The Dhobi community also live in Bakar Gunj, old city Kila and C.B. Gunj. The Nagar Nigam Corprator Noor Jahan Begum Kassar without Israr Ahmad.[clarification needed]

The Dhobi are an endogamous community, marrying among themselves, or occasionally with members of other artisan castes such as the Hajjam. The Dhobi are largely Sunni Muslim, and are fairly orthodox, although a small minority in Haryana are Shia. In North India, the Dhobi community are Urdu speaking, as well as speaking various local dialects such as Khari Boli and Awadhi.[2]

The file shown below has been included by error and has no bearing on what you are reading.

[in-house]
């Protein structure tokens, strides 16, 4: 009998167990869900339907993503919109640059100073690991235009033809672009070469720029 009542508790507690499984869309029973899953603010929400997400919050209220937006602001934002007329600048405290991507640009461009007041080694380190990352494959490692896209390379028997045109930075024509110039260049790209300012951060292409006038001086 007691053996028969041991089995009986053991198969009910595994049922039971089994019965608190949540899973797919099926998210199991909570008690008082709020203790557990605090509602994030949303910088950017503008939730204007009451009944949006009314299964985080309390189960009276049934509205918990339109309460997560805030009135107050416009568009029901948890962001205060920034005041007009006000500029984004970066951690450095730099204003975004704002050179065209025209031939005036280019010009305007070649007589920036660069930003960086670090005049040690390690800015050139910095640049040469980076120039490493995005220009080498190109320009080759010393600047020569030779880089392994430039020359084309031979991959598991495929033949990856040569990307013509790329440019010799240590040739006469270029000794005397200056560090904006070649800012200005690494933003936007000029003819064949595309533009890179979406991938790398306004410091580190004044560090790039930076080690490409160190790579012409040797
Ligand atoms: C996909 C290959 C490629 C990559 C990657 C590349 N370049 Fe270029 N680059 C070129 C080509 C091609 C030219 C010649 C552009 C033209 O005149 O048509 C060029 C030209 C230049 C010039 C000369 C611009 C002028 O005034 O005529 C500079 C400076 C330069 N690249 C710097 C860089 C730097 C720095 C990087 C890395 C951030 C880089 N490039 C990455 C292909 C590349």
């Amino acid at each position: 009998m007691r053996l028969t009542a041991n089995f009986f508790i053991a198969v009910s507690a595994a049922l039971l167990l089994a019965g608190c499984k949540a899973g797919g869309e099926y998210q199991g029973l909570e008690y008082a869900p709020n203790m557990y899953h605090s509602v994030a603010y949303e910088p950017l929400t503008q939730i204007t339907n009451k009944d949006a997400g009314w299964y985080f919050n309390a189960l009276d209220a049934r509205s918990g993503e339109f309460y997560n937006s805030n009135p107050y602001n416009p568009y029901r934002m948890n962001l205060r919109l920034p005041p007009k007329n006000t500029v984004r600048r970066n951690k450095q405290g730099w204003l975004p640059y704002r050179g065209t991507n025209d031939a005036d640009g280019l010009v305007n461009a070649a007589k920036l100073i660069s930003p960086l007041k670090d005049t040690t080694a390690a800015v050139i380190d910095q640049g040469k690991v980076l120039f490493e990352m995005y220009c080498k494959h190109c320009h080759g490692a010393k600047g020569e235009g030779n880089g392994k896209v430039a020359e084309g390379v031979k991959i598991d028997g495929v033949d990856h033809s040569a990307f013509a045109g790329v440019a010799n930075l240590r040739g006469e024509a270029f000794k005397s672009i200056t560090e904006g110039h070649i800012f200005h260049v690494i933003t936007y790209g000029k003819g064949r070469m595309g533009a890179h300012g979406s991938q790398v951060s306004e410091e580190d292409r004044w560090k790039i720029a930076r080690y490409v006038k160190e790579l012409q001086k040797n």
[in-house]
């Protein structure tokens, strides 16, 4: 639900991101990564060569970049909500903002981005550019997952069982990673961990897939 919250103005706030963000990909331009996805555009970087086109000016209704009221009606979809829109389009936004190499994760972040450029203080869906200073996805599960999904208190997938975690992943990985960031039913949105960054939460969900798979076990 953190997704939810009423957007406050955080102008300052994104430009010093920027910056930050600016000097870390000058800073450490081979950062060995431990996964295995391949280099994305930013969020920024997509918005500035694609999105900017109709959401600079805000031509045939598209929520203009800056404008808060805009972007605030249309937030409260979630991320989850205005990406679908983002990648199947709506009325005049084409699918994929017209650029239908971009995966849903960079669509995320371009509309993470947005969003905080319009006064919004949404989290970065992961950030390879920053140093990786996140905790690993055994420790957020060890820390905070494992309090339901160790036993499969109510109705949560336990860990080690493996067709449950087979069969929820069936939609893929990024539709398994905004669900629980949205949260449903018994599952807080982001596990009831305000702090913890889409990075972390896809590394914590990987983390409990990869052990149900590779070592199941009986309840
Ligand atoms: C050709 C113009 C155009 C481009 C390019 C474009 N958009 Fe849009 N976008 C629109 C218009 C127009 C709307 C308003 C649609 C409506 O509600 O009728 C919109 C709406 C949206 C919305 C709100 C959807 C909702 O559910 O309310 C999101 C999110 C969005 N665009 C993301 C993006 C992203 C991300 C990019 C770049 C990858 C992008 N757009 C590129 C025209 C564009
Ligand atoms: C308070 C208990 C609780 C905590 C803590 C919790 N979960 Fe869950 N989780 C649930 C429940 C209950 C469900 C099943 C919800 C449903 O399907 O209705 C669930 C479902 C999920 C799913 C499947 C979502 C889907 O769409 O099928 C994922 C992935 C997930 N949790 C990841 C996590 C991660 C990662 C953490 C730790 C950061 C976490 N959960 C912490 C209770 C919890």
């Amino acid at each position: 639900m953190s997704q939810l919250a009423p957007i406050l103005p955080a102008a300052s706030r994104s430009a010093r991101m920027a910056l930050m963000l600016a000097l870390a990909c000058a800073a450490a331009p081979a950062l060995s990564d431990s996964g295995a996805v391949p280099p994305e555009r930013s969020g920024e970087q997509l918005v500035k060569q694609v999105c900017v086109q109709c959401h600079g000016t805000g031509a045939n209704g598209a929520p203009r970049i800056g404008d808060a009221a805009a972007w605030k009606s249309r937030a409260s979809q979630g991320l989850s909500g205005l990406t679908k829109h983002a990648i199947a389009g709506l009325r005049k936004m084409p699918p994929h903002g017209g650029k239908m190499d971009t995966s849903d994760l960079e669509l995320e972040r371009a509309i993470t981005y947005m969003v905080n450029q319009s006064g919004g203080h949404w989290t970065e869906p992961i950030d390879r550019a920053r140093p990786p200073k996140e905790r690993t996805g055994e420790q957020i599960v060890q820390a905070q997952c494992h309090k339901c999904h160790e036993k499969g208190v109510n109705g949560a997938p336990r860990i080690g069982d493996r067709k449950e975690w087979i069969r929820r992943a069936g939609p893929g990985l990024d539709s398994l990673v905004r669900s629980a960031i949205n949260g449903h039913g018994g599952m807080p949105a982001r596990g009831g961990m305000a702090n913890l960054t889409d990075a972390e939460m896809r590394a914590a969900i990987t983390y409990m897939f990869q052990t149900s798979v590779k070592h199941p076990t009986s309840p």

In Delhi, they have two sub-divisions, the Shehri and Agharia. The Sheri trace their origin to Old Delhi, while the Agharia are originally from villages near Meerut and Hapur. They live in the localities of Farash Khana, Jama Masjid, Chitli Qabar, Lal Darwaza and Sheesh Mahal, all in Old Delhi. A large number of Delhi Dhobis emigrated to Pakistan, at the time of the independence of Pakistan in 1947. After the independence of India, their traditional occupation has suffered. Traditionally, all clothes were delivered to the Dhobi. This is no longer the case, and those Dhobis still involved in their traditional are those who have started to pick work from hotels and hospitals.[3]